You can extend this method to search for Author entities with a given firstName and lastName by combining them with And. Spring Data JPA, of course, also allows you to concatenate multiple checks using an Or clause.

public interface AuthorRepository extends JpaRepository<Author, Long> {

    List<Author> findByFirstNameAndLastName(String firstName, String lastName);

}

As expected, when you call this repository method, Spring Data JPA and Hibernate generate an SQL query with a WHERE clause that filters the result based on the first_name and last_name columns.

2019-04-16 10:38:22.661 DEBUG 24408 --- [           main] org.hibernate.SQL                        : 
    select
        author0_.id as id1_0_,
        author0_.first_name as first_na2_0_,
        author0_.last_name as last_nam3_0_,
        author0_.version as version4_0_ 
    from
        author author0_ 
    where
        author0_.first_name=? 
        and author0_.last_name=?

Traverse associations in derived queries

If you want to filter for an attribute of an associated entity, you can traverse managed relationships by referencing the attribute that maps the association followed by the attribute of the related entity.

The following code snippet shows an example in which I reference the books attribute on the Author entity to traverse the mapped association and then reference the title attribute of the associated Book entity. That create a query that returns all authors who have written a book with a given title.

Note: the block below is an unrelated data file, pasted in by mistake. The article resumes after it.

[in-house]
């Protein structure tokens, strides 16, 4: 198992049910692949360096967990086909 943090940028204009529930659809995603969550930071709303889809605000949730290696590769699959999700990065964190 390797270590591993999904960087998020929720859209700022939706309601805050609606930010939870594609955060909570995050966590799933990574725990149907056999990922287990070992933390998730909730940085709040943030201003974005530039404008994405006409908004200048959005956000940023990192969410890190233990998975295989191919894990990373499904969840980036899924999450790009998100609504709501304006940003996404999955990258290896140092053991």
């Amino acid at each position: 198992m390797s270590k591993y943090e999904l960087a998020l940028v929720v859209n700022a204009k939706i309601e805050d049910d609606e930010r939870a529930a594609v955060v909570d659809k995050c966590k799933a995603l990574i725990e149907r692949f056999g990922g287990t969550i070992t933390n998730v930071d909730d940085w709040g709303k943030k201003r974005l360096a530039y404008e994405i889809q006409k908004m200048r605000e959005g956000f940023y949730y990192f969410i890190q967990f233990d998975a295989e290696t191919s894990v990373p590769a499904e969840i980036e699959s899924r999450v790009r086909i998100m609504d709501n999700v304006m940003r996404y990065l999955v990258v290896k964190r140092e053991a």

public interface AuthorRepository extends JpaRepository<Author, Long> {

    List<Author> findByBooksTitle(String title);

}

When you call this query method, Hibernate generates an SQL query that joins the author and the book table and compares the value in the title column with the provided bind parameter value in the WHERE clause.

2019-04-16 10:37:31.200 DEBUG 20024 --- [           main] org.hibernate.SQL                        : 
    select
        author0_.id as id1_0_,
        author0_.first_name as first_na2_0_,
        author0_.last_name as last_nam3_0_,
        author0_.version as version4_0_ 
    from
        author author0_ 
    left outer join
        book_author books1_ 
            on author0_.id=books1_.fk_author 
    left outer join
        book book2_ 
            on books1_.fk_book=book2_.id 
    where
        book2_.title=?

Other comparison operators

If you just reference an entity attribute in your method name, Spring Data JPA will generate a simple equals comparison. You can also specify different comparison operations by using one of the following keywords together with the name of your entity attribute:

  • Like – to check if the value of an entity is like a provided String.
  • Containing – to check if the value of an entity attribute contains the provided String.
  • IgnoreCase – to ignore the case when comparing the value of an entity attribute with a provided String.
  • Between – to check if the value of an entity attribute is between 2 provided values.
  • LessThan / GreaterThan – to check if the value of an entity attribute is less or greater then a provided one.

Here is a simple example that selects an Author entity which firstName contains the String “thor” while ignoring its case.

public interface AuthorRepository extends JpaRepository<Author, Long> {

    List<Author> findByFirstNameContainingIgnoreCase(String firstName);

}